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Countertops are big part of your kitchen. Consider these up-and-coming materials to make a statement in your space.

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Popular in Kitchens

Stone Countertop Guide

Is stone the right countertop surface for your home? We have insight into this popular material, from installation to maintenance and everything between.

Stone: Personality

It's almost impossible to find any material better suited for the daily grind of food prep and cooking than stone. Stone is almost indestructible, is virtually maintenance-free, and has timeless quality that integrates well with any kitchen decor. Add the classy, clean elegance of natural stone to your space and you instantly upgrade your kitchen. One more plus: Each slab of stone is unique.

At the moment, granite is the reigning queen of stone options, most likely because of the array of colors and patterns. Marble's patina and cool-temp surface is the darling of bakers and professional cooks, while other stones such as soapstone and slate have become trendy, as well.

Stone can be honed to a matte finish or polished to high-gloss. Both finishes require a little TLC but nothing major in regard to maintenance.

Performance

Stone can still scratch, but unlike synthetic countertop materials, it can also withstand hot temperatures. Only on a very rare occasion will heat blemish a stone surface; still, always err on the side of caution.

Granite outperforms almost every other surface material. Smooth as glass, granite makes for easy cleanup. It is waterproof, heat-resistant, and low maintenance. Slate is impervious to water, heat, and stains. Marble, especially lighter tones, can show wear, and if you spill something dark such as red wine, it's likely to stain the surface. Over time, these imperfections will eventually blend into a rich patina.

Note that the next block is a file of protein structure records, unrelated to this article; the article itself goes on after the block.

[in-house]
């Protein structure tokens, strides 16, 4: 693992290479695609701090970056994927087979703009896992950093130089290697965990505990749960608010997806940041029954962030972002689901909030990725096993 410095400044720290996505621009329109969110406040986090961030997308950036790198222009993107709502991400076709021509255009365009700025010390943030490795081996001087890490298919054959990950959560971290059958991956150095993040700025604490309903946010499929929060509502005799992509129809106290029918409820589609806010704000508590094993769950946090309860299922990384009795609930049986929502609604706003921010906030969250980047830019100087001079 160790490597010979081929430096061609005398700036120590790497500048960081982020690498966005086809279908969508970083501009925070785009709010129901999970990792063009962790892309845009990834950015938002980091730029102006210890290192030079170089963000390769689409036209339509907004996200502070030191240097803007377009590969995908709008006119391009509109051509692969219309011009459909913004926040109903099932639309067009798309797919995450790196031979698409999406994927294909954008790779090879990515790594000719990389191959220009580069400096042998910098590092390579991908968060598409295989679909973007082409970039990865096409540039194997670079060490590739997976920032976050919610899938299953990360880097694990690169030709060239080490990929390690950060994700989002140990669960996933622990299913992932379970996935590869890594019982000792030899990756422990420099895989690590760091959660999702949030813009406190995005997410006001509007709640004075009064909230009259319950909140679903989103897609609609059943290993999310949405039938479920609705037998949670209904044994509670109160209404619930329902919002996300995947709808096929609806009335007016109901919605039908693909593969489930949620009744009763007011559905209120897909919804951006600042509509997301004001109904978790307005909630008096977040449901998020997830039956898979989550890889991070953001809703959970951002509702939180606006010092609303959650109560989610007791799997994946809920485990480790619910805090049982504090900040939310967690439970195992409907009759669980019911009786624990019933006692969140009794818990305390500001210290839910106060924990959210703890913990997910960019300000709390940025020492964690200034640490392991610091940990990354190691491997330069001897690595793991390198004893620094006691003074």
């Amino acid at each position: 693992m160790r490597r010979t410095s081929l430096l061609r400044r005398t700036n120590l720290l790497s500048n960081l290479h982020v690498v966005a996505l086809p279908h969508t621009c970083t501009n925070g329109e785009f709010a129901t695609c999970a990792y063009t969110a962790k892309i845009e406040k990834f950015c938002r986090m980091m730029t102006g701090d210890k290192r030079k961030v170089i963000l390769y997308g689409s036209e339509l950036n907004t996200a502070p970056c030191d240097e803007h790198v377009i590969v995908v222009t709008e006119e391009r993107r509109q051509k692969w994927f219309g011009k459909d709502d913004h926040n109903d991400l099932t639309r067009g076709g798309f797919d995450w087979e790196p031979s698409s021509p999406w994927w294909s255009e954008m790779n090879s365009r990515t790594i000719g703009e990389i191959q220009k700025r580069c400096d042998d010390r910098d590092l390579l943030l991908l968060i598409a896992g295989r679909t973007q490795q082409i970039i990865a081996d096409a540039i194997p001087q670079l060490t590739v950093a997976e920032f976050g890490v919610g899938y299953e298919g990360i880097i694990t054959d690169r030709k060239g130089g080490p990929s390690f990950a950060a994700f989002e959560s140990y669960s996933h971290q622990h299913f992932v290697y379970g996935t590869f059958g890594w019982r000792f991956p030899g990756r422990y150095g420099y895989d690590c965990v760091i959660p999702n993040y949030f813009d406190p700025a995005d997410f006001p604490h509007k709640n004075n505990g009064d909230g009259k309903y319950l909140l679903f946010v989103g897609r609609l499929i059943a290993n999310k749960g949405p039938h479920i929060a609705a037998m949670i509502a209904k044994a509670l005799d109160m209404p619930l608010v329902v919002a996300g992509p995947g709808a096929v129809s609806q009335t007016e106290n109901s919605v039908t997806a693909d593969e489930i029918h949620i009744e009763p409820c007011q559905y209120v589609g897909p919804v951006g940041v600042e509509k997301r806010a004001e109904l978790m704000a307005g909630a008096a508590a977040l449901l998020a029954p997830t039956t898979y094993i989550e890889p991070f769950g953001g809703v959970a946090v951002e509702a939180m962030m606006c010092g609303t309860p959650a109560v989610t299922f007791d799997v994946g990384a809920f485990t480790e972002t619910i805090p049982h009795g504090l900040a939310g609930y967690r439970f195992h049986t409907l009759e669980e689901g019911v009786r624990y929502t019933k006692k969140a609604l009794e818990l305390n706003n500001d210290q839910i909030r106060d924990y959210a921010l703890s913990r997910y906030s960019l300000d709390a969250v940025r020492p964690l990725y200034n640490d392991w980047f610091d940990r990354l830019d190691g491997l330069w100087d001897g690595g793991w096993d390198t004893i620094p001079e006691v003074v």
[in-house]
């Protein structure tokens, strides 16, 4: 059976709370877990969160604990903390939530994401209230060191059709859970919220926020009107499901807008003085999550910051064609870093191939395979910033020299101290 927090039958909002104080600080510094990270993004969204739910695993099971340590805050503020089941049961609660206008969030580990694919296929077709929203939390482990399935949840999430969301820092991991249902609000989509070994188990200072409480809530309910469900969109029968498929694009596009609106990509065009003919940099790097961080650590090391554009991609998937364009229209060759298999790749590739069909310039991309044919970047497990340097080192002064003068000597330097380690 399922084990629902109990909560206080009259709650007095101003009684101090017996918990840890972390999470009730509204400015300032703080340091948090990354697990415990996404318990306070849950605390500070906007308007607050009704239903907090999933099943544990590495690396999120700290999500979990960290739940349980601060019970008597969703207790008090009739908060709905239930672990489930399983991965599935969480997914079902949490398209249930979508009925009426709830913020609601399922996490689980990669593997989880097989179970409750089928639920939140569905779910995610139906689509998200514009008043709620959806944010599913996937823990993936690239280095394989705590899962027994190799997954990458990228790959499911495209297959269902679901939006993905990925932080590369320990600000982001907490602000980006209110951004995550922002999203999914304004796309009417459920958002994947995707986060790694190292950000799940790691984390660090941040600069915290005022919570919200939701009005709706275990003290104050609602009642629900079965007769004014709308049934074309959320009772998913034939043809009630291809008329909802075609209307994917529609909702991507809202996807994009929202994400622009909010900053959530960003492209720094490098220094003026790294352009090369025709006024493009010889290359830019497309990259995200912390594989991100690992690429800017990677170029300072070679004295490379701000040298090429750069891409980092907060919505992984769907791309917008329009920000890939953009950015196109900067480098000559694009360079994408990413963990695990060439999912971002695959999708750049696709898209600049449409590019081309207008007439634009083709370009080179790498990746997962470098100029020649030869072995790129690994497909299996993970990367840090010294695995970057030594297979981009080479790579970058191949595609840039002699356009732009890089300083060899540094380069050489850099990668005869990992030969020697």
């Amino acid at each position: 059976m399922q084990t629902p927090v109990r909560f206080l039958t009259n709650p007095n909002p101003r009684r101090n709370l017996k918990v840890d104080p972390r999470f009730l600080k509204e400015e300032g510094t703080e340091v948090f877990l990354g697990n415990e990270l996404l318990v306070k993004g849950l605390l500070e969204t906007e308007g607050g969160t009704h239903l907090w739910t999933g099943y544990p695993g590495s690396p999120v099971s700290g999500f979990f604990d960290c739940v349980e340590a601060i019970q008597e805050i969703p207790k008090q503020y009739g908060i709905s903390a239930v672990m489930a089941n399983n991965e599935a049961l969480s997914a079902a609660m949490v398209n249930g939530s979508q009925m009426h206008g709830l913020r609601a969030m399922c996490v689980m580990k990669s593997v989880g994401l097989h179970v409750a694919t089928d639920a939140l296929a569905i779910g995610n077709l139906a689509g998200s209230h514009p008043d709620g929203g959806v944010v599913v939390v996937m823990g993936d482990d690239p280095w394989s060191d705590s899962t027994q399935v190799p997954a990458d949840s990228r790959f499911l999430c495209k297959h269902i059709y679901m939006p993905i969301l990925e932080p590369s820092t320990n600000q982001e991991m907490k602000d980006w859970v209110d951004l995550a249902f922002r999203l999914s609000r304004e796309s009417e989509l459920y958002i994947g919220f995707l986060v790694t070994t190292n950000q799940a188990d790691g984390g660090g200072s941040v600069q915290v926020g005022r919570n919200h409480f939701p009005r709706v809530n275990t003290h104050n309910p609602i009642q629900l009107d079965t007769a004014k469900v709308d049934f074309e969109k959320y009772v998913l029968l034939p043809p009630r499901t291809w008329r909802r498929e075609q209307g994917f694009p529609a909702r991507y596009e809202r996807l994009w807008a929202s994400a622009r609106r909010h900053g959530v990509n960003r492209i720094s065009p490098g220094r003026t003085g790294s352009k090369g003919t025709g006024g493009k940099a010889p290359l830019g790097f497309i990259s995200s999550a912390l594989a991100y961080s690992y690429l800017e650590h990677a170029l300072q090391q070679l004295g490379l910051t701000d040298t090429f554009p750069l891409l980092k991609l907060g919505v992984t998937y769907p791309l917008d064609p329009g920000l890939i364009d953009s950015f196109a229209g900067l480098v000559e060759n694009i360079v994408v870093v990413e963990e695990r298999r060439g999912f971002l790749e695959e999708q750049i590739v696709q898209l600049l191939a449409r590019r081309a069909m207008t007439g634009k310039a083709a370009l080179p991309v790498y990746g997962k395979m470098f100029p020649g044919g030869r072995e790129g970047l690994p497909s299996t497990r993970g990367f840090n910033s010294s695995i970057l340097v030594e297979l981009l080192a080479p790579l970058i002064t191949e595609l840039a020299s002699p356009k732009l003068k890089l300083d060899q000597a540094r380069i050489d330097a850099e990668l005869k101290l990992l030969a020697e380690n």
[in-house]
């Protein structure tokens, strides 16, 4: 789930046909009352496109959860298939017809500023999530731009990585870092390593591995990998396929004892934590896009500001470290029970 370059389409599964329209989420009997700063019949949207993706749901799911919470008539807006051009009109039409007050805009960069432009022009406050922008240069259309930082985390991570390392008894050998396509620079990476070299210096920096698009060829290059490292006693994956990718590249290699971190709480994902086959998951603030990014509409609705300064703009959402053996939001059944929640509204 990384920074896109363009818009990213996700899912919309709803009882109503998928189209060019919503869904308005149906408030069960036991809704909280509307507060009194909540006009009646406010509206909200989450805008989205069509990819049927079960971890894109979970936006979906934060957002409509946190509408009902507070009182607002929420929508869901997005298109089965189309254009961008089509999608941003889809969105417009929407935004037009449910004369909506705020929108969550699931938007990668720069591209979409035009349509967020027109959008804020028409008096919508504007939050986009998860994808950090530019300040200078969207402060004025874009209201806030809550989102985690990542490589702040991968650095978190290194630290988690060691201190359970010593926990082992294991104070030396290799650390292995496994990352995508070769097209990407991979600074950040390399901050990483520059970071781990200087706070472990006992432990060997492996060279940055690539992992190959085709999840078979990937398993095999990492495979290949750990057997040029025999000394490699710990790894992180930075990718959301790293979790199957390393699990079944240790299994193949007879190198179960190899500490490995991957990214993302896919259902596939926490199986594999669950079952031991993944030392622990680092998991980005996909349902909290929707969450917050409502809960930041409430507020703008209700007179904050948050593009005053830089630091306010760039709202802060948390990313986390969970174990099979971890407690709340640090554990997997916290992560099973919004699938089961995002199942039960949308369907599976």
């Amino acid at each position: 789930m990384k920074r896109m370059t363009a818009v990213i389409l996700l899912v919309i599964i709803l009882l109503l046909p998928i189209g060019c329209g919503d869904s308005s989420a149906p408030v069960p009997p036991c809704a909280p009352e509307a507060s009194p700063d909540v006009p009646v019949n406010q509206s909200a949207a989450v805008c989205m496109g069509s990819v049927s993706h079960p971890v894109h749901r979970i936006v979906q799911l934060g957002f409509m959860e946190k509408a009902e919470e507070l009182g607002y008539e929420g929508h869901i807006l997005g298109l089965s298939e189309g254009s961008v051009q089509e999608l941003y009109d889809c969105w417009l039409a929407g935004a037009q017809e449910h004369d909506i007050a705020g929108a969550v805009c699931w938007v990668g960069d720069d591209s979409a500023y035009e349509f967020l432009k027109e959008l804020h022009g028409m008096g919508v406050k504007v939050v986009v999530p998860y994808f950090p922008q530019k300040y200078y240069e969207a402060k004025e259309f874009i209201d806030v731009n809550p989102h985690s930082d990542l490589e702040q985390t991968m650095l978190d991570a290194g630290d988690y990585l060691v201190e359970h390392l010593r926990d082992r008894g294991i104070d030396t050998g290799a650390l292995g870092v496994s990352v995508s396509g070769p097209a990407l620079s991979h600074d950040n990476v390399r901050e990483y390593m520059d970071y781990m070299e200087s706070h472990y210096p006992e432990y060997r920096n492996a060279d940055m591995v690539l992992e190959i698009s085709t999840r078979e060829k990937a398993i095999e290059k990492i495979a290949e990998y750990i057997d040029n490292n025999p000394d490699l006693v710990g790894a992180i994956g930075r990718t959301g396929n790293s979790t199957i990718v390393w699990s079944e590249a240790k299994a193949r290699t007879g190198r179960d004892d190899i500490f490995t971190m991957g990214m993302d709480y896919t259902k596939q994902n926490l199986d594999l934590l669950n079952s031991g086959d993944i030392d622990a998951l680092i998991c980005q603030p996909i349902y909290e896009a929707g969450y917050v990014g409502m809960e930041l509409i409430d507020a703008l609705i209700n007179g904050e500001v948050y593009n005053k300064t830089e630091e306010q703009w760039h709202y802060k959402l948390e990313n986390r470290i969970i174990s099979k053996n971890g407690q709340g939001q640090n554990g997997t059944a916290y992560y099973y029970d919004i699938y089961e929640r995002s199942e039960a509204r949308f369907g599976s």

Price

Stone is an expensive countertop material, but there are several variables that cause fluctuations in cost. The stone's origin plays a big part since different parts of the world produce different stones -- and some are simply more desirable, either for color or pattern, by the consumer market. Thickness can cause the price of stone to rise, and interestingly, when oil and gas prices increase, so does the price of stone due to its transportation from the quarry.

On average, you can expect to pay $45 and more per linear foot for stone countertops. Watch for sales at home improvement centers; there are times when they offer certain granites for as low as $25 per linear foot.

Like the look of stone slabs but have sticker shock from the price? Consider stone tiles. If you don't mind the grid created by grout lines, tiles are an option for a fraction of the price.

Cues

  • If you're handy, you can reduce the price of stone countertops by almost half simply by installing them yourself. Just note that stone slabs are extremely heavy and require solid, reinforced cabinetry for support.
  • Use a mild detergent and water to clean stone. High-gloss finishes might require yearly treatments with a special polish; matte or honed finishes should be rubbed with mineral oil as needed to remove marks and scratches.

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